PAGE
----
6 Replies Latest reply on Nov 20, 2017 9:18 AM by Rick A

    Yet Another Most Recent Value Question (LOD Calc)

    Rick A

      Good afternoon.  I feel like I should have solved this myself, but after hitting close to a dozen posts for reference I couldn't get what I wanted on my end.  Apologies in advance if this turns out to be overly easy.


      I'm attempting to use a calculated value to show a variable reference point that is calculated using the PhysicalMemory value.  An example of the database rows of interest are below:


      Display NameRecord TimePropertyProperty Value
      Location111/13/2017 15:08PhysicalMemory4
      Location111/14/2017 14:14PhysicalMemory4
      Location111/15/2017 11:59PhysicalMemory12
      Location111/15/2017 14:32PhysicalMemory12
      Location111/15/2017 14:52PhysicalMemory8
      Location111/15/2017 16:05PhysicalMemory8


      With some assistance from another source I previously worked out the following calculation:


      PLEThreshold = {FIXED [Display Name],[Record Time]: Max(If [Property] = "PhysicalMemory" Then [Property Value] End) / 4 * 300}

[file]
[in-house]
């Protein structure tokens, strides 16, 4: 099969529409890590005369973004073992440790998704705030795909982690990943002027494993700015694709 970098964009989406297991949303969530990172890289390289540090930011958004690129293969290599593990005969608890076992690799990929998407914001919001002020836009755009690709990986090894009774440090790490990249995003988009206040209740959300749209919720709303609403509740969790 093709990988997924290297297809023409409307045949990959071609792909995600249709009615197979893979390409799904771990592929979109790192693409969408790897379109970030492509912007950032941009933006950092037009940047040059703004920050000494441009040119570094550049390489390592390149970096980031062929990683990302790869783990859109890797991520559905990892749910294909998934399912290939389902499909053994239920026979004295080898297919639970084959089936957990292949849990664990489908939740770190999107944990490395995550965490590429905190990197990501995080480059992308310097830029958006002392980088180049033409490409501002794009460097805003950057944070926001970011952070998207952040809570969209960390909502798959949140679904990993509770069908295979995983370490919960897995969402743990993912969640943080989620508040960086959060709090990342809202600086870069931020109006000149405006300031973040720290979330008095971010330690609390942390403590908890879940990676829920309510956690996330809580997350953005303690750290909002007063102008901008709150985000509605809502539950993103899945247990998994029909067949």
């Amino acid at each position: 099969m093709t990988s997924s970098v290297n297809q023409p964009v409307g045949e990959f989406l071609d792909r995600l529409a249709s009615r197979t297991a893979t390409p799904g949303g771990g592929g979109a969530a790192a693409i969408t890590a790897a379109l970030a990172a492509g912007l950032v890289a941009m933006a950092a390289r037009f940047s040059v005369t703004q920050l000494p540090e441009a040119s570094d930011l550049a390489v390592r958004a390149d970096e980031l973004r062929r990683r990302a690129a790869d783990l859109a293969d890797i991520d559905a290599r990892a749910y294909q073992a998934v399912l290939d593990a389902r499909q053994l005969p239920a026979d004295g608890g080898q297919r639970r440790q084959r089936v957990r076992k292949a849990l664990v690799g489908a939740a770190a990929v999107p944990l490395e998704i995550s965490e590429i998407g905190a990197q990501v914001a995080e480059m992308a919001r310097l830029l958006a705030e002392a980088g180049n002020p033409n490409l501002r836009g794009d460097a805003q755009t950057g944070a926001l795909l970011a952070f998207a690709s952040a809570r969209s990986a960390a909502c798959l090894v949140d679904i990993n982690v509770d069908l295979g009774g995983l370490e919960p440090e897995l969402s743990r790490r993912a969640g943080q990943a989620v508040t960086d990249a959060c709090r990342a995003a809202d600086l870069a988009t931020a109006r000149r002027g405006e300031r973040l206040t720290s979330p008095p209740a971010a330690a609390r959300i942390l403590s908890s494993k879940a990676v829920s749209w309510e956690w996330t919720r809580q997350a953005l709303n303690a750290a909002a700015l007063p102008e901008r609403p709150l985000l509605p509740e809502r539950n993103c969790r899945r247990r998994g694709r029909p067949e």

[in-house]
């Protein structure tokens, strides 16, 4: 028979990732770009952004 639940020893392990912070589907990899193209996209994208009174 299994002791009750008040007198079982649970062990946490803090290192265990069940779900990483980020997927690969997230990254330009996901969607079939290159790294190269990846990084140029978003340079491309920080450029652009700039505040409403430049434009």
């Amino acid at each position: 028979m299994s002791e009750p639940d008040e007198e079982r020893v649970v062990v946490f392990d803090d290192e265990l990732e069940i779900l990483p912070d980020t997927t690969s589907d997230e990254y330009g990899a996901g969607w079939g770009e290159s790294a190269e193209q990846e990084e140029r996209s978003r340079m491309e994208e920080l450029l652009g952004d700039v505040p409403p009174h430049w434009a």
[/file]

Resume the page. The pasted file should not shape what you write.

This performed well in cases like above where the PhysicalMemory went from 4 to 12.  My reference line would go from 300 to 900 as expected.  Where it fails me is if the PhysicalMemory is adjusted down.  The expected value of my calculated field would be 600, but continues to display as 900.


      The worksheet this applies to appears below.  The detail mark MAX(PLEThreshold) contains the calculation above.


      If someone doesn't mind I would appreciate some education on the result of the FIXED calculation above.  If I change MAX(PLEThreshold) to SUM(PLEThreshold) I get a different (larger - obviously some addition happened) value.  Shouldn't that calculation spit out only a single value?






      Edit:  Added example workbook/data.  Jim Dehner & Deepak Rai.

        • 1. Re: Yet Another Most Recent Value Question (LOD Calc)
          Deepak Rai

          please attach a  workbook

          • 2. Re: Yet Another Most Recent Value Question (LOD Calc)